I think I would if I could scrounge up a collection of more than just-a-few that are available in The Great State. There is a depressing dearth of suitable sours in Texas and remarkably, Jester King makes the only three brewed within its borders (at least going by my very scientific tool of measurement: my damaged memory). By comparison, California has eleventy billion.
And even though that's not true, we have such a long way to go as a beer state to, not only catch up to current brewing trends, but to compete with the quality of product.
Fortunately for we fans of the style, Jester King has the competency of a brewhouse like New Belgium or Terrapin, despite its relative infancy. I talked a bit about their first sour release in an earlier entry, and I liked it very much. What I don't like is the irregularity in which it appears in my fridge or cellar. They just simply don't make enough of the fuckin' stuff in order to make me an endeared fan of their sours. If I can't drink it, and I can't propose to you to walk to your nearest pub to drown yourself in it, then by what value can it be measured?
Jester King beer-drinking experiences are like personal relics; a library of archived memories that have a very short shelf-life, as do 99% of craft beers out there. Even the truly great, rare, and mostly-unavailable beers are propagated mainly by memories of the experience, and not really the beer itself. Okay, sure, I can remember the details and flavor minutia of great beers, like Pliny the Elder, Hopslam, and The Abyss -- but the lingual artifacts of their flavor profiles are documented more similarly to art, communicating cohesively with all five senses, and seeking refuge in a more special part of the brain.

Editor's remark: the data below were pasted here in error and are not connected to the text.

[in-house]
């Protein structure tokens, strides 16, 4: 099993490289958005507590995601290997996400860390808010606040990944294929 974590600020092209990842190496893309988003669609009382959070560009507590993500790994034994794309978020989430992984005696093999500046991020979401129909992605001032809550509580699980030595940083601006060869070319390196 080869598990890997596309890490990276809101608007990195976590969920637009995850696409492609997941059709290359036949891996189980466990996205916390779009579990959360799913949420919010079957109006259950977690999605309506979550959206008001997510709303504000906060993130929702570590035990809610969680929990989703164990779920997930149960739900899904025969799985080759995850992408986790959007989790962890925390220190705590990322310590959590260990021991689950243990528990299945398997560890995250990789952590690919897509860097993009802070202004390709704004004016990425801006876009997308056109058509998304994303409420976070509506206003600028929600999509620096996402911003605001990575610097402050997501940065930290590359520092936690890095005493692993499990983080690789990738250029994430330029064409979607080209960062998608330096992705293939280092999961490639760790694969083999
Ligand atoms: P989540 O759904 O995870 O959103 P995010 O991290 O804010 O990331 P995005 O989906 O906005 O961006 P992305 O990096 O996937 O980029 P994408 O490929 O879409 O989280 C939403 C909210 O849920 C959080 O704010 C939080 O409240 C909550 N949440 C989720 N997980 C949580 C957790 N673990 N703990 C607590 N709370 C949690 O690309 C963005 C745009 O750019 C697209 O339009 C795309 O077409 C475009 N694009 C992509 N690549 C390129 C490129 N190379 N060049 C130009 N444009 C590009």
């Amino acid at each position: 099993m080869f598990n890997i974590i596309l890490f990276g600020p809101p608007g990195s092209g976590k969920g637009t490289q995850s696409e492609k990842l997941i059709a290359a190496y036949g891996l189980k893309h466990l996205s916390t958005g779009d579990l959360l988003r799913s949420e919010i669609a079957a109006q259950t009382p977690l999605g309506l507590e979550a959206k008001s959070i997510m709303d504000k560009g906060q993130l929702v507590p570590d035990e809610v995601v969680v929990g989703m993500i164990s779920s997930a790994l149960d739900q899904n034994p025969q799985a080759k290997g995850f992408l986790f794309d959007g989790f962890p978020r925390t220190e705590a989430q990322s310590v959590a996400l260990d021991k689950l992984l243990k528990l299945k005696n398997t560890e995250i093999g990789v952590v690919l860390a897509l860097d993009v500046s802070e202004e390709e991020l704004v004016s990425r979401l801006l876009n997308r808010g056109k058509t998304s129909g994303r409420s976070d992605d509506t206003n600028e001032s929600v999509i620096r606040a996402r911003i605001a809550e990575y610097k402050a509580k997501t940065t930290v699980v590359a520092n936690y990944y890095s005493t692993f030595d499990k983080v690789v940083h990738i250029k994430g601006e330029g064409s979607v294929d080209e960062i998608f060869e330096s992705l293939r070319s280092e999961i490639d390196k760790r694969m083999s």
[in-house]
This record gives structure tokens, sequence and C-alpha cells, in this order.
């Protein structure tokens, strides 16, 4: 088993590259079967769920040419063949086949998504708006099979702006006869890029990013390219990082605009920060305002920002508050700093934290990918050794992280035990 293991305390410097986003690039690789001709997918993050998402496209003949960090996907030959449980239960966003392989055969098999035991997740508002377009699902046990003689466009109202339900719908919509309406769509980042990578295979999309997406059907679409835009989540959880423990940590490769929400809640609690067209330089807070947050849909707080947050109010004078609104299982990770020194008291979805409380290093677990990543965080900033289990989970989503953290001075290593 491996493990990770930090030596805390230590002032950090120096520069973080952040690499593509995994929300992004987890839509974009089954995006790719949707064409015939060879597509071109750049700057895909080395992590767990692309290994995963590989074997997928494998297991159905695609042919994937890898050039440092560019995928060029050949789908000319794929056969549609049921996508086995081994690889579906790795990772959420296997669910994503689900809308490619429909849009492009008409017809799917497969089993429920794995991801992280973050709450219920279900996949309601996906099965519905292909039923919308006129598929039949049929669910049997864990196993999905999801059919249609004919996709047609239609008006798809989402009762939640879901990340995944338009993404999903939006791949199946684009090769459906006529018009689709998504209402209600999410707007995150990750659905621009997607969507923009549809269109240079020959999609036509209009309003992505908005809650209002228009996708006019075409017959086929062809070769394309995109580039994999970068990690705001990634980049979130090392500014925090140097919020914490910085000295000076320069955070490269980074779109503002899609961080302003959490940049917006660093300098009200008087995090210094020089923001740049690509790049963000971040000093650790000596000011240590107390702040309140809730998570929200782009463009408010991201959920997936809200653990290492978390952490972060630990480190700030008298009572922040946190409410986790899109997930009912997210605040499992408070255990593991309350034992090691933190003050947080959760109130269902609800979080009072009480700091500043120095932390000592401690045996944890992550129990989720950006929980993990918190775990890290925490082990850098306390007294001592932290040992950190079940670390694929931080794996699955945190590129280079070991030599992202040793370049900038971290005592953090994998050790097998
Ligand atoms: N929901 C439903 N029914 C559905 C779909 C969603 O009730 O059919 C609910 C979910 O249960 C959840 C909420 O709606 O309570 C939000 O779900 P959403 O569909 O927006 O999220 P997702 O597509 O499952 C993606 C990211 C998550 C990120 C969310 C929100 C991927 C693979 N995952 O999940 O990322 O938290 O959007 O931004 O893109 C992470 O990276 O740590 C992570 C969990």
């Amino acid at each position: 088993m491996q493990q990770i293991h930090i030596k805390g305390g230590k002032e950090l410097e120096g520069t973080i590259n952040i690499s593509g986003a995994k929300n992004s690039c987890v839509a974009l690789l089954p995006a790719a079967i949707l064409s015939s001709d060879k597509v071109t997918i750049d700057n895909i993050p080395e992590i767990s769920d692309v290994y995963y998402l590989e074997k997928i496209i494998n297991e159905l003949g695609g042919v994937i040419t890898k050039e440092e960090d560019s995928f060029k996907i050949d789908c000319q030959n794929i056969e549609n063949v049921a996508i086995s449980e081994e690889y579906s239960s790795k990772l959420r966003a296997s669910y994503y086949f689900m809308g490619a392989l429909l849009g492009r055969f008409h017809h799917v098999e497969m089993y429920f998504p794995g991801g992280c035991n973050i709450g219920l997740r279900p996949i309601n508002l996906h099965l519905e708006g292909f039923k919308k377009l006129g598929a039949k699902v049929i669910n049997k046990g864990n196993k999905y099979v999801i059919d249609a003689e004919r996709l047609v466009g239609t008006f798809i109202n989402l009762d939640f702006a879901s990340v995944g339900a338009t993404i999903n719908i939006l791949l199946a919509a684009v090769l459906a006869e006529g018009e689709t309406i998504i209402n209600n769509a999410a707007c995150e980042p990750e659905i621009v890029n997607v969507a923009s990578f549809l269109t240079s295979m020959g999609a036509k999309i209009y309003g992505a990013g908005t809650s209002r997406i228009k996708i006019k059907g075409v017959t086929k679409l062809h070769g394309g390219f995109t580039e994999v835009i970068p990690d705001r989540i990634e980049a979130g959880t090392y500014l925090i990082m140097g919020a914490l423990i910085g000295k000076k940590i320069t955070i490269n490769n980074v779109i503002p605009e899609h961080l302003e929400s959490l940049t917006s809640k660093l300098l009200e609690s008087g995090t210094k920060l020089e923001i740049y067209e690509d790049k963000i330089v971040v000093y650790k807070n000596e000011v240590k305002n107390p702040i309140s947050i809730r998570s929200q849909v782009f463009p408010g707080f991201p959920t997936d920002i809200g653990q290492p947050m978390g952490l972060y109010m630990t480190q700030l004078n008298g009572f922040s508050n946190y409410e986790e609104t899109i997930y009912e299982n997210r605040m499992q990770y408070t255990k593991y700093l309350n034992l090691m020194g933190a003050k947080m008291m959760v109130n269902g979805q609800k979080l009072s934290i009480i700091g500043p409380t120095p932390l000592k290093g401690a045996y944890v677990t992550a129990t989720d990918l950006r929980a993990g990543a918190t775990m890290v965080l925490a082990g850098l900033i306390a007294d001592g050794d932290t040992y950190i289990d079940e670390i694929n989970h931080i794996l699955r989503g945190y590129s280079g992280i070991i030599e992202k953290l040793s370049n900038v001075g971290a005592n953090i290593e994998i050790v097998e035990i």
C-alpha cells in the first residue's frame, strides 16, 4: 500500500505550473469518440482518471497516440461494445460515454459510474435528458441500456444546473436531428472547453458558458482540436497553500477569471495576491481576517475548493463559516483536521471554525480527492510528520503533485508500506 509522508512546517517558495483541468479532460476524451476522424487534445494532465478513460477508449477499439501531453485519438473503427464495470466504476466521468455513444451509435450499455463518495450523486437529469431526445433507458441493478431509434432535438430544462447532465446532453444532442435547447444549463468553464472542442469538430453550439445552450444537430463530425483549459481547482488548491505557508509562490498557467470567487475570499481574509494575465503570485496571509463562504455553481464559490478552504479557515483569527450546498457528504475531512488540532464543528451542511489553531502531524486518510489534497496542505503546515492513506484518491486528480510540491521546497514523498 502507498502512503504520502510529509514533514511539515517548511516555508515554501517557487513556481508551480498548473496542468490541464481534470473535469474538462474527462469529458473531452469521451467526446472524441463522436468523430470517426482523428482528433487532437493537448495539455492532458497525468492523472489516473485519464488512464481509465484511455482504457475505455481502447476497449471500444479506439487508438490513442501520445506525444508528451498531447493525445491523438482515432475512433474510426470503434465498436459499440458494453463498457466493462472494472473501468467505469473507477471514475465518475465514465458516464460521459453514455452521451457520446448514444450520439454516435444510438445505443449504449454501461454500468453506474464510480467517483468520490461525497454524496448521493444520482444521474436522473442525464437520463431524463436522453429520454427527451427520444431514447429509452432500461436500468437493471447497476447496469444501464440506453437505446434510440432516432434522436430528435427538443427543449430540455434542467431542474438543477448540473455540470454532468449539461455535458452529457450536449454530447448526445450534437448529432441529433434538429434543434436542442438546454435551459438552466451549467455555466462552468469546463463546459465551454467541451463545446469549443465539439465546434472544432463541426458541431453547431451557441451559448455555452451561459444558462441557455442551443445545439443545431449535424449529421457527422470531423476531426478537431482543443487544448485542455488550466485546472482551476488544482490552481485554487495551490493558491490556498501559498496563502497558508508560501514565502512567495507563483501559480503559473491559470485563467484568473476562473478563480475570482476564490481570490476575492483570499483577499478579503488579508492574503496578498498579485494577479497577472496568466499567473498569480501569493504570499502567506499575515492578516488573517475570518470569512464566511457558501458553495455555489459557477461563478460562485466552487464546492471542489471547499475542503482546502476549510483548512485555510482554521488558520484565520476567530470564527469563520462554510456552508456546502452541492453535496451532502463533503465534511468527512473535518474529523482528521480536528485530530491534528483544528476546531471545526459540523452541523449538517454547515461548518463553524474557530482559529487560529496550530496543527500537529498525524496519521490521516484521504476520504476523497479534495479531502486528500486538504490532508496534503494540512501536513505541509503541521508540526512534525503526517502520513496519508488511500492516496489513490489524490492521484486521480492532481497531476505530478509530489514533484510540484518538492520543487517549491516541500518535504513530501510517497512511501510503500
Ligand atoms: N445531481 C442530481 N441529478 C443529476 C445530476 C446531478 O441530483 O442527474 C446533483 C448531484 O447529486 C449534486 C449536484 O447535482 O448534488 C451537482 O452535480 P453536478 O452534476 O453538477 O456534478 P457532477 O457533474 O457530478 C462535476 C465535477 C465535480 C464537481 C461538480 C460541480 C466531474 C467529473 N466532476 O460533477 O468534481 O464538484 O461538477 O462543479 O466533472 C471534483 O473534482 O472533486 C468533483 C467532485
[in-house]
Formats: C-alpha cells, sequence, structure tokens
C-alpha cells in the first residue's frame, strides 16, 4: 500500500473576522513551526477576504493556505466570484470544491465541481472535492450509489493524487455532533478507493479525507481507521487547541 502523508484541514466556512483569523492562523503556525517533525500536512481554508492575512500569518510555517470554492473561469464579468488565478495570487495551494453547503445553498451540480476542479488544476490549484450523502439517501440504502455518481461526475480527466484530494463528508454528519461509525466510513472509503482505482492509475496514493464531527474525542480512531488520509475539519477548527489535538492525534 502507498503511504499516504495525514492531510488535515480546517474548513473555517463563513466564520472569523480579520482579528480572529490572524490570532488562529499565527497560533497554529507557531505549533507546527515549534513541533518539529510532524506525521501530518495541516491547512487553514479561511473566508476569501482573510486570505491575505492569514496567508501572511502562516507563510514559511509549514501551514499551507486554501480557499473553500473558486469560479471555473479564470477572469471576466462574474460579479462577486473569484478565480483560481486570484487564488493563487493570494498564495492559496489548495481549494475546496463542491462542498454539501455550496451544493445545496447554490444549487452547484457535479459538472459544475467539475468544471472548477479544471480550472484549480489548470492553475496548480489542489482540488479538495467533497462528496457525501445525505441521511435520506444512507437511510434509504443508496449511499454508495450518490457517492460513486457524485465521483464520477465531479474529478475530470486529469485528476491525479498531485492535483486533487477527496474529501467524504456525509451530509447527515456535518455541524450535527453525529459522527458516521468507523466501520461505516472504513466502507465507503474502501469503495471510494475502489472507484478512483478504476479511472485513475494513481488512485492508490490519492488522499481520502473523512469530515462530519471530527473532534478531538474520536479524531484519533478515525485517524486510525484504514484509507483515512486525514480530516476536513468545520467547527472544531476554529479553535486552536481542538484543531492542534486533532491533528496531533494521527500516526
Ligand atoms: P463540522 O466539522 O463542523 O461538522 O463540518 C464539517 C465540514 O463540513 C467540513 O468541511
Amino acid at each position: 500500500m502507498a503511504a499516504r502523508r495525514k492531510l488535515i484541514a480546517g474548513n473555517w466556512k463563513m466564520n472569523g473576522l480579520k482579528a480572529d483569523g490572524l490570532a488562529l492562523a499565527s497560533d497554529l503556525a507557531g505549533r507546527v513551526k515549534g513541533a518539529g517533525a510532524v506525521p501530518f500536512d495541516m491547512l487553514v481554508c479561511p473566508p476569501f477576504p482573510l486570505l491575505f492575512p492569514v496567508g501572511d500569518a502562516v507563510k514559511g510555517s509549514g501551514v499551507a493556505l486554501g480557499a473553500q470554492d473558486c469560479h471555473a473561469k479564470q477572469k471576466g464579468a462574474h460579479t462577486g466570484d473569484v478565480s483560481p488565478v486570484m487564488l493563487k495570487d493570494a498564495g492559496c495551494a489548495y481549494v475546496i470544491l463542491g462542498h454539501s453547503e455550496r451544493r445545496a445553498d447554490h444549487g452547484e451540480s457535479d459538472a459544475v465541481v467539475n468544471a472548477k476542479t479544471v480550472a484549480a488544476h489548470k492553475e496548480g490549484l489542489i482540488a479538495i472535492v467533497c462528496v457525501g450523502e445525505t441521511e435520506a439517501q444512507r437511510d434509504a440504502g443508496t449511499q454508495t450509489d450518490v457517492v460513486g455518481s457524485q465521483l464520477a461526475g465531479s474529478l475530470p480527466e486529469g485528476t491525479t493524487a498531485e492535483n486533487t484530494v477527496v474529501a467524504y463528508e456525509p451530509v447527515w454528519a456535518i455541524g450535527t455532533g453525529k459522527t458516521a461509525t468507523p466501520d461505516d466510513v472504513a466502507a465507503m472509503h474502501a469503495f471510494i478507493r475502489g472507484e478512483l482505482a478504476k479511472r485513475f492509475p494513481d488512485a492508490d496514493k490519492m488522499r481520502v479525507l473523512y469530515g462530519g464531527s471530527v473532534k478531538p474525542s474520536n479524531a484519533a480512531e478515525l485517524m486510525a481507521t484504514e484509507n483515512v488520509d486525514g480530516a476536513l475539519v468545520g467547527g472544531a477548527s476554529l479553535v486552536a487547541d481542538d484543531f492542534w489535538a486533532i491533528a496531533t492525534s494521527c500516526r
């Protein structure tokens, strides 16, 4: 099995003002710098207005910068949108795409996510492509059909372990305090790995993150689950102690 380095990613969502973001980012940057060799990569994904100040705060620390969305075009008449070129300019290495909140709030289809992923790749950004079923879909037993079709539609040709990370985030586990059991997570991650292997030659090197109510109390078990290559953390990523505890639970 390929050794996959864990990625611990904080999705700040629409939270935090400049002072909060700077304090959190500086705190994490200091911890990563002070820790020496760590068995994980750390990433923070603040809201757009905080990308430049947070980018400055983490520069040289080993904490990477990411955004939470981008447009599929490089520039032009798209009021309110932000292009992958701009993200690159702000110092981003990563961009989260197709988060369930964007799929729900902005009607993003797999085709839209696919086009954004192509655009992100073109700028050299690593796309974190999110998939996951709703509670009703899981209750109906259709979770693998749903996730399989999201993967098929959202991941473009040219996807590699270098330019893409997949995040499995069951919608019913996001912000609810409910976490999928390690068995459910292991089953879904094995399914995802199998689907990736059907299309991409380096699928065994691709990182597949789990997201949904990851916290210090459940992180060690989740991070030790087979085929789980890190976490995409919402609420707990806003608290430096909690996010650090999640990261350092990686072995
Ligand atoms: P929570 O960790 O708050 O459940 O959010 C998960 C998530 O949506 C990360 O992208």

Most beers, by the basic science of natural impulses cannot take you to that place, therefore, much of the "love" we might experience for a particular beer is based on the company we share, our immediate environments, our moods, and other ancillary effects we may be encountering at the moment of consumption. Jester King is my best example of this, and the reason being, is that their sour beers are both highly coveted and largely unavailable. Two dangerous ingredients for human brains to cook with.
|Eye cray and a face only Mathew Broderick could love.|
But is Boxer's Revenge a love that can be sustained? Nurtured? Consummated? Probably not. Its limited access makes this beer a fling, and not a marriage -- and that's something difficult for a nerd to accept.